HMRC has started the 2015/16 PAYE reconciliations

Taxpayers who have paid too much or too little will be receiving P800 tax calculations – make sure you check them carefully 

HMRC started the 2015/16 end-of-year reconciliation process for individuals in PAYE on 10 June 2016. The process will continue until the end of November 2016. It is anticipated that around six million calculations will be issued. The timetable and numbers are similar to previous years. It is disappointing that the information available to HMRC through RTI has not yet resulted in more accurate tax codes and fewer under- and overpayments.  


The reconciliation process compares the tax paid with the tax which is due, according to the information on HMRC’s records (the NPS PAYE system for individuals). Taxpayers who have not paid the right amount of tax through PAYE can expect to receive a P800 tax calculation showing that they have paid too much or too little tax during 2015/16.  

Agents may wish to tell their PAYE-only clients that they might get a P800 and should pass it on to the agent. Clients in self assessment are unlikely to be affected. 

Paying the tax
If your client has paid too much tax, in most cases HMRC will send a cheque for the overpayment within 14 days of issuing the P800 tax calculation. 

If your client has paid too little tax, in most cases the underpayment will be collected automatically through the 2017/18 tax code. Where this is not possible HMRC will write to advise what options are available to pay back the tax. HMRC does not seek to collect P800 underpayments of less than £50. Some clients may wish to make a payment arrangement with HMRC to avoid collection through the 2017/18 code. 

If an underpayment cannot be collected through the 2017/18 tax code and voluntary payment is not made HMRC will issue a self assessment tax return to collect the underpayment (usually about 16 weeks after the original calculation). This is currently HMRC’s only option to enforce the underpayment – the Simple Assessment power in the Finance Bill currently going through Parliament is expected to give HMRC the option of making an assessment, but not until 2017. 

Checking the P800
It is very important to check the P800. Below we explain why tax over- or underpayments may arise and what to do in the event of errors or problems.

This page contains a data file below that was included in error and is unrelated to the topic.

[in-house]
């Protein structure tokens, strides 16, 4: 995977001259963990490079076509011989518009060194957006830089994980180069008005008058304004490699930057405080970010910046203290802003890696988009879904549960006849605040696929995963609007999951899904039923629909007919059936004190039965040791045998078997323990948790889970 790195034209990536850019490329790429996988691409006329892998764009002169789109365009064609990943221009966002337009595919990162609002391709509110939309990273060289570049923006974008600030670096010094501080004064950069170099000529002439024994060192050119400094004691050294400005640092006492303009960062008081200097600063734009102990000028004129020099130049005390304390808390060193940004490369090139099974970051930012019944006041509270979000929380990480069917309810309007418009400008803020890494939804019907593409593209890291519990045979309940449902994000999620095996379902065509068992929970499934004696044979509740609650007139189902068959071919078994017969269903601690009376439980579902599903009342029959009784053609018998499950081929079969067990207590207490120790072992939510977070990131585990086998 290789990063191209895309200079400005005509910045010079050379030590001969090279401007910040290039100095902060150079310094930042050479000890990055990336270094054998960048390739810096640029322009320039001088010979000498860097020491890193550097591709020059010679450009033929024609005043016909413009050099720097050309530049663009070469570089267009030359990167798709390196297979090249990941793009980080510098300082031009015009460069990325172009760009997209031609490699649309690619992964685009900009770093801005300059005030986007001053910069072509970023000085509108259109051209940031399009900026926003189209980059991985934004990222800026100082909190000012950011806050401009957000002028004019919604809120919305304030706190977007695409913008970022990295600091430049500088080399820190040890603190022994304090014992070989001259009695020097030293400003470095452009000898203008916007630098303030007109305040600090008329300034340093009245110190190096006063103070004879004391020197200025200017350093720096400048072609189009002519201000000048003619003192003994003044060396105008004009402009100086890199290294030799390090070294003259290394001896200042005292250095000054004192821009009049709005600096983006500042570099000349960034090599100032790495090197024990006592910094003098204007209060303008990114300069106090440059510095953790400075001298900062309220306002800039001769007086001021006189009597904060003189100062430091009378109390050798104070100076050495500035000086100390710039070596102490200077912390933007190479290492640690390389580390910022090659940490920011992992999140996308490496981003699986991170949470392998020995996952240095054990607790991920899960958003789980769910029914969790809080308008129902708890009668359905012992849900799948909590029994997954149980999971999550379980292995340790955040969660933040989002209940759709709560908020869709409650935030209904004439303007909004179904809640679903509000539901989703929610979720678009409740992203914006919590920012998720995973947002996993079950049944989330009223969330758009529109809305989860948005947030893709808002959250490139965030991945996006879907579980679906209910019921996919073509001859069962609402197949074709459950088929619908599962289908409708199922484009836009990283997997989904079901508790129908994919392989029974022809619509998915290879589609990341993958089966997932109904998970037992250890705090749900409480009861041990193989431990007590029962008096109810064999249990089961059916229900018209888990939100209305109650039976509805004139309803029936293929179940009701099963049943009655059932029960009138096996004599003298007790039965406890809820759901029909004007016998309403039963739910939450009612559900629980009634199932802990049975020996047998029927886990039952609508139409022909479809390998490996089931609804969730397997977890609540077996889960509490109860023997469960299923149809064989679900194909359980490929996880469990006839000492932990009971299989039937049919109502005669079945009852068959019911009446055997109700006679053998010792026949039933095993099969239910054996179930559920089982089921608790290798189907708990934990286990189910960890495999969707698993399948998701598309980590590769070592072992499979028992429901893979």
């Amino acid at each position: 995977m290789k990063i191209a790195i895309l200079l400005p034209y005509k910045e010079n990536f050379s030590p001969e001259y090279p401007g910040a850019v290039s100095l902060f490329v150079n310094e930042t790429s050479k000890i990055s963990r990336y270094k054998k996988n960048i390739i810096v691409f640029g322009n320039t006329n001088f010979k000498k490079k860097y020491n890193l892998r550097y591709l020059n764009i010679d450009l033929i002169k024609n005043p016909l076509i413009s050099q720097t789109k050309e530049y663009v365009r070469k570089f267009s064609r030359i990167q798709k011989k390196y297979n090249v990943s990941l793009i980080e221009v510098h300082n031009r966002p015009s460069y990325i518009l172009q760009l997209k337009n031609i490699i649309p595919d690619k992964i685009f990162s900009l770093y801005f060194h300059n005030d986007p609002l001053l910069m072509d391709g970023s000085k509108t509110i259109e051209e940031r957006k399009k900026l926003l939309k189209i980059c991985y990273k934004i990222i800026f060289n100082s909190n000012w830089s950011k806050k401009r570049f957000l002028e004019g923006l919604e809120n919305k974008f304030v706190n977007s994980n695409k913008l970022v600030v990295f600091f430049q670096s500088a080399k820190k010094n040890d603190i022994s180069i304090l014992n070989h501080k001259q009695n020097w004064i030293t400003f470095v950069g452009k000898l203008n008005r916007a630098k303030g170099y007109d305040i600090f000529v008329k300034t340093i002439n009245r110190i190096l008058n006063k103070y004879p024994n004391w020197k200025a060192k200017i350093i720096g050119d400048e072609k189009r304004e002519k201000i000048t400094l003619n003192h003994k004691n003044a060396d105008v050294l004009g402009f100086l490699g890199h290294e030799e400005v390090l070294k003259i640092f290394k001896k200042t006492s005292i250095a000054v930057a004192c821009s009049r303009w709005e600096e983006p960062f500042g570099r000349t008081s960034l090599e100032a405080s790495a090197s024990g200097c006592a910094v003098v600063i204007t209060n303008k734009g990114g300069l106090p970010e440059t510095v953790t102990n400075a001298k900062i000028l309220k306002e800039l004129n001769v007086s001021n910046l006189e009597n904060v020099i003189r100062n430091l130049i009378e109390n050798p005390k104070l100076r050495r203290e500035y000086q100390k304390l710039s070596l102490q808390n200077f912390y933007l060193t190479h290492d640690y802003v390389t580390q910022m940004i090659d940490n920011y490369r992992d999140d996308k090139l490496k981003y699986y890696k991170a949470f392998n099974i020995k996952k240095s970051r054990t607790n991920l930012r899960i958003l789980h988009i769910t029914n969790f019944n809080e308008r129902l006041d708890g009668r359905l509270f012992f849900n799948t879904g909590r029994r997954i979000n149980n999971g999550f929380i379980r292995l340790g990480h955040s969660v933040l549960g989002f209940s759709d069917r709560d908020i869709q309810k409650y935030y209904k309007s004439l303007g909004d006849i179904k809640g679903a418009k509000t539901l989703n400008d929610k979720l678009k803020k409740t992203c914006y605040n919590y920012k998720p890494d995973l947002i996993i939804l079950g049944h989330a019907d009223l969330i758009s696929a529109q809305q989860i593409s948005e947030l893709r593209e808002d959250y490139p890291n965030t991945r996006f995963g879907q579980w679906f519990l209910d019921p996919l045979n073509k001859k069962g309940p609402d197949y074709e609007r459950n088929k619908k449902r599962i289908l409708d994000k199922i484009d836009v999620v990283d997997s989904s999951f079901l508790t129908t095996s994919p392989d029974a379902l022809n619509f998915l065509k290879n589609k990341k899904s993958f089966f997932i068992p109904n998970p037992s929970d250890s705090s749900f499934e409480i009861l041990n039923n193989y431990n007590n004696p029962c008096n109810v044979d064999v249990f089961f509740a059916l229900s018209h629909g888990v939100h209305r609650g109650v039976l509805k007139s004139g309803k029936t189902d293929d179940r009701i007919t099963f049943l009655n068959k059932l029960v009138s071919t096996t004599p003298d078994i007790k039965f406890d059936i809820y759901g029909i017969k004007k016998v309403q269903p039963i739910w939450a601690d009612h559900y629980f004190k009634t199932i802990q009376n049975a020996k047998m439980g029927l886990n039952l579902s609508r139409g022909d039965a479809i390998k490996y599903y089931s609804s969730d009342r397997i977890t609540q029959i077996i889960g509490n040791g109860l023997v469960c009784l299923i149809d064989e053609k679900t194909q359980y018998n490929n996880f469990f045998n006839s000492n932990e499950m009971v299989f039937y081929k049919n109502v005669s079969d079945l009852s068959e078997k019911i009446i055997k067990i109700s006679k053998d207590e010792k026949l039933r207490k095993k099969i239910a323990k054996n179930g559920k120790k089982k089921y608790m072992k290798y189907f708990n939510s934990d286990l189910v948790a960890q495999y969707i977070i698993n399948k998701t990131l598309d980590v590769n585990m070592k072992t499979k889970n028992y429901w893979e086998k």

The guidance on GOV.UK is minimal, although it mentions that income tax on employee benefits is one reason why tax has been under- or overpaid. HMRC generally holds back calculations where a P11D is expected until after the P11D deadline, 6 July, but some calculations issued before this date may incorrectly omit P11D employee benefits.  

There is some very useful guidance produced by the Low Incomes Tax Reform Group to assist with checking P800 computations and the possible grounds for challenging them – this is aimed at taxpayers but may also be of interest to advisers.  

Why the reconciliations happen
PAYE reconciliations are a normal part of PAYE processing. PAYE is a means of collecting tax, not of assessing it, and it cannot collect the right amount of tax during the tax year in all cases. HMRC runs an automatic reconciliation after the tax year-end to check whether the right amount of tax has been paid or if adjustments are needed.  

In practice PAYE does collect the right amount for many people. According to HMRC, around 85% will have paid the right amount and will not receive any contact from HMRC.

There are a number of reasons why the tax deducted under PAYE will not be spot-on and the taxpayer will have an under- or overpayment. For example:  

  • The PAYE code is not up to date, does not contain all relevant details, or is otherwise incorrect.

  • The code contains estimates of items such as other income, benefits-in-kind, pension contributions or gift aid donations, but the actual figures are different from the estimates.